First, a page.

Greg Kirk: Week four of the 2019 Legislative Session
We are now a quarter of the way through the 2019 Legislative Session with 11 legislative days complete. Last week, the Senate began hearing several bills in committee meetings and also heard, and passed, the first bill of the session out of our chamber. Additionally, the week was full of special visitors at the Capitol, and both the House and Senate adopted the adjournment calendar, designating April 2, as Sine Die. To say this week in the Senate was a busy one is an understatement — and we are only getting started.
So far the Senate passed two pieces of legislation out of our chamber: Senate Bill 25 and Senate Resolution 19. Last year, the General Assembly passed legislation stating that drivers coming from the opposite direction could pass a stopped school bus if there was a turn lane separating the two flows of traffic. This language was unintentionally confusing for drivers, causing accidents with students getting on and off the bus. SB 25 clarifies this language stating that drivers coming from the opposite direction of the stopped school bus may only pass if separated by a grass median, unpaved area or other physical barrier. The second piece of legislation that passed out of the Senate last week, SR 19, would create the Georgia Commission on Freight, Innovation and Logistics. The commission would be tasked to look into current traffic flow and transportation of goods and come up with a solution to make this issue more convenient and efficient for all parties.
On Thursday, the Senate recognized the “End It” movement by drawing red x’s on our hands to bring awareness to the issue of human slavery and sex trafficking. Unfortunately, sex trafficking is a major issue within our state, nation, and world, and I am thankful for all of the hard work our law enforcement and public safety agencies are doing to identify and arrest anyone involved in this horrific act.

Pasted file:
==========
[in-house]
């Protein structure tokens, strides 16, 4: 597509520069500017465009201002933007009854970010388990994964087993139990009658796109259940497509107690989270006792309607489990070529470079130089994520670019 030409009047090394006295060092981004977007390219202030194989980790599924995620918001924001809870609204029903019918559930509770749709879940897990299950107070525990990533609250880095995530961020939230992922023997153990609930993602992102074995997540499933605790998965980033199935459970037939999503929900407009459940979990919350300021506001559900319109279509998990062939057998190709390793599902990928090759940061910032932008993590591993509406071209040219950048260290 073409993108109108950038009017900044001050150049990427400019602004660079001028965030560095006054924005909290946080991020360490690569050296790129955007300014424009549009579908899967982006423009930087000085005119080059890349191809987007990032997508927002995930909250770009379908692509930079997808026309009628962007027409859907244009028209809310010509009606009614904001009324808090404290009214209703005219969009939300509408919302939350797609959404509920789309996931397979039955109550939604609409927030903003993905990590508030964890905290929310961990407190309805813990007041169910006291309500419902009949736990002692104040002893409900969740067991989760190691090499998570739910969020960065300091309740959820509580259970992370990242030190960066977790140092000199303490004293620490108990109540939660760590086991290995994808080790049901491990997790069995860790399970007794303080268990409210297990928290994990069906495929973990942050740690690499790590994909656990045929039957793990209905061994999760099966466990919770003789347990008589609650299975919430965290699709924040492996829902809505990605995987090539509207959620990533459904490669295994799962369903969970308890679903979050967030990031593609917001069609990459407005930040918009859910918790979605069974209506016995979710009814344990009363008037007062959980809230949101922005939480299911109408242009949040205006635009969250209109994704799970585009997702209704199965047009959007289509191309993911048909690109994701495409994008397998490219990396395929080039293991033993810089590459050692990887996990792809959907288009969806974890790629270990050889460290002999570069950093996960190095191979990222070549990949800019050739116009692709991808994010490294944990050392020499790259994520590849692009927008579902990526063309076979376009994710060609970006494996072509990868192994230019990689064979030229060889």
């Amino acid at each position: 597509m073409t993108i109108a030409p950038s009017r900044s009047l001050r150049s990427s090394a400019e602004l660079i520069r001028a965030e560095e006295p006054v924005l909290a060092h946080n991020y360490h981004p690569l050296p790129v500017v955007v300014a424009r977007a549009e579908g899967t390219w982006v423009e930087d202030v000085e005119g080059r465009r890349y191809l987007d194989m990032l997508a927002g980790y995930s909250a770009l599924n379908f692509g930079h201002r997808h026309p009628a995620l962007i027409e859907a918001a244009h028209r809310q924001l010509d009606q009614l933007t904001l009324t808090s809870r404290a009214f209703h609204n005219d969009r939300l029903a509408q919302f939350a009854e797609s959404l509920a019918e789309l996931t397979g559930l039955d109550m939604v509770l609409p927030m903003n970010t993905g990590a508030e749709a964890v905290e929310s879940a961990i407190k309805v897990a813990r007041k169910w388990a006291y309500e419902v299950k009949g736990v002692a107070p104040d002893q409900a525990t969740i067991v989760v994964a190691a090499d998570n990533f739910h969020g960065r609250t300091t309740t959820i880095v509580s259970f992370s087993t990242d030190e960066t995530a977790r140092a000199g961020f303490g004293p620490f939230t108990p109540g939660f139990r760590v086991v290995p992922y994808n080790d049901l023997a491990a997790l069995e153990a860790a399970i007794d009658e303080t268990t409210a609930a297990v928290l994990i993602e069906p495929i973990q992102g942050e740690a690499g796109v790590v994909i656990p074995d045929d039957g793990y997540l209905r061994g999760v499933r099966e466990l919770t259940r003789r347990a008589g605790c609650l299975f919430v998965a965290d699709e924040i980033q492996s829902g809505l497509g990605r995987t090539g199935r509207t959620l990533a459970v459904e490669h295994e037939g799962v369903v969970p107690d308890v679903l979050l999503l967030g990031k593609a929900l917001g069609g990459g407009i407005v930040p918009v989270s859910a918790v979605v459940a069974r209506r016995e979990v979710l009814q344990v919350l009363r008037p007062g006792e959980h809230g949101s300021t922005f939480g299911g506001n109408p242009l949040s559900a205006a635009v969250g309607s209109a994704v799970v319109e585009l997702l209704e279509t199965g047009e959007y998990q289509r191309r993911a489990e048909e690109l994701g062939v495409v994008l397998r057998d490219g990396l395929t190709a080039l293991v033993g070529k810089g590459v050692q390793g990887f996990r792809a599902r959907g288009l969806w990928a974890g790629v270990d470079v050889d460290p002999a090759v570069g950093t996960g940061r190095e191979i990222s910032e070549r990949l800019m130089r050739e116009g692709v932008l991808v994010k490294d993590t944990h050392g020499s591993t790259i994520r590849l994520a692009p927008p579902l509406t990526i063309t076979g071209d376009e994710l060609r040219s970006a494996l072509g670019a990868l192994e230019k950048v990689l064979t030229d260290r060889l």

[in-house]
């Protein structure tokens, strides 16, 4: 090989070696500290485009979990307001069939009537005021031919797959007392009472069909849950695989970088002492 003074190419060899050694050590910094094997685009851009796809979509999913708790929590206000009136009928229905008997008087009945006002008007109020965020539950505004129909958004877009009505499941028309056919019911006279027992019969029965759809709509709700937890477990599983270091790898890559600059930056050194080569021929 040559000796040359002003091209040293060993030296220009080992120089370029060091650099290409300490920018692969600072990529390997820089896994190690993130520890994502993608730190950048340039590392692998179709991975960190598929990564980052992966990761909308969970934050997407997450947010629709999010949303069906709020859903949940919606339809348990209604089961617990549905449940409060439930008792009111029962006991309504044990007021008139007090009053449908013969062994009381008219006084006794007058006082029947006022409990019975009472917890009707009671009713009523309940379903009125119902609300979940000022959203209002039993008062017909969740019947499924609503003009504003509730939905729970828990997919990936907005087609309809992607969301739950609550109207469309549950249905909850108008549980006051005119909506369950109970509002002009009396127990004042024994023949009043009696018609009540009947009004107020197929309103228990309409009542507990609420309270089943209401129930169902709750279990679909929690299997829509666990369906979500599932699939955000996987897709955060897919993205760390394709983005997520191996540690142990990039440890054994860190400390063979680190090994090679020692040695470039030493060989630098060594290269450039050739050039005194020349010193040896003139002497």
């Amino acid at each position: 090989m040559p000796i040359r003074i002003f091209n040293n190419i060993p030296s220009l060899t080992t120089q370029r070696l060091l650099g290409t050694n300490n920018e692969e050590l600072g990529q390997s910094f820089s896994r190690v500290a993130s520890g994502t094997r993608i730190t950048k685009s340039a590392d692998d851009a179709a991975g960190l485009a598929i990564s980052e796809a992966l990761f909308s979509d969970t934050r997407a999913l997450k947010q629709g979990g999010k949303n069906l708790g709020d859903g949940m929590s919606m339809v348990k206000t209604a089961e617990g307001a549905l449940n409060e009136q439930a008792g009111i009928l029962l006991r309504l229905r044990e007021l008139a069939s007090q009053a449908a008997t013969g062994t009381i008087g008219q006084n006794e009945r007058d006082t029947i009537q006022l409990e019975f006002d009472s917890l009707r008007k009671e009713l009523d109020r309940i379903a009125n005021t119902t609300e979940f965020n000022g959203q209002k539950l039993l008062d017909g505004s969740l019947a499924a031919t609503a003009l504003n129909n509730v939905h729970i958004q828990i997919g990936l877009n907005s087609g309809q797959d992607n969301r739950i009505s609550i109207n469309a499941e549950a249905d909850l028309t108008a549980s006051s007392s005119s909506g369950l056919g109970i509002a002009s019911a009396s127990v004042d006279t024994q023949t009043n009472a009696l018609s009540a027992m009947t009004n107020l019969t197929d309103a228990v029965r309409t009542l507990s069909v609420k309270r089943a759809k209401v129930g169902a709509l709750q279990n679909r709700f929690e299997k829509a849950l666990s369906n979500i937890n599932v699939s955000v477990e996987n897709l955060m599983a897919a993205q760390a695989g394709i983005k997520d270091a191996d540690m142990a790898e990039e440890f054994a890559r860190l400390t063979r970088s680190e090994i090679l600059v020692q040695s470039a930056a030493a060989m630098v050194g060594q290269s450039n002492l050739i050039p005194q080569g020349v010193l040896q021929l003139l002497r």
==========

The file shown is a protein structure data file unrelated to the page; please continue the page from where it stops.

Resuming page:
Lastly, on Thursday the Senate Health and Human Services Committee heard Senate Bill 16, or the Interstate Medical Licensure Compact Act. This bill would allow licensure of physicians from other states to practice in Georgia, as well as the addition of background checks for incoming physicians. This will allow qualified physicians to practice in Georgia without having to jump through unnecessary hoops. The bill passed out of committee Thursday and has been set on the calendar by the Rules Committee to be heard on the Senate Floor on Monday.
Things are moving right along here under the Gold Dome, but I am always happy to make time for visitors. Please feel free to reach out to my office if you find yourself at the Capitol, I would be happy to meet with you! There is much to come this legislative session and I will be sure to keep you updated as we move along.
Sen. Greg Kirk, R-Americus, serves as Chairman of the State and Local Governmental Operations Committee. He represents the 13th Senate District which includes Crisp, Dooly, Lee, Tift, Turner, and Worth counties, and portions of Sumter and Wilcox counties. He may be reached at 229.854.9706 or by email at firstname.lastname@example.org.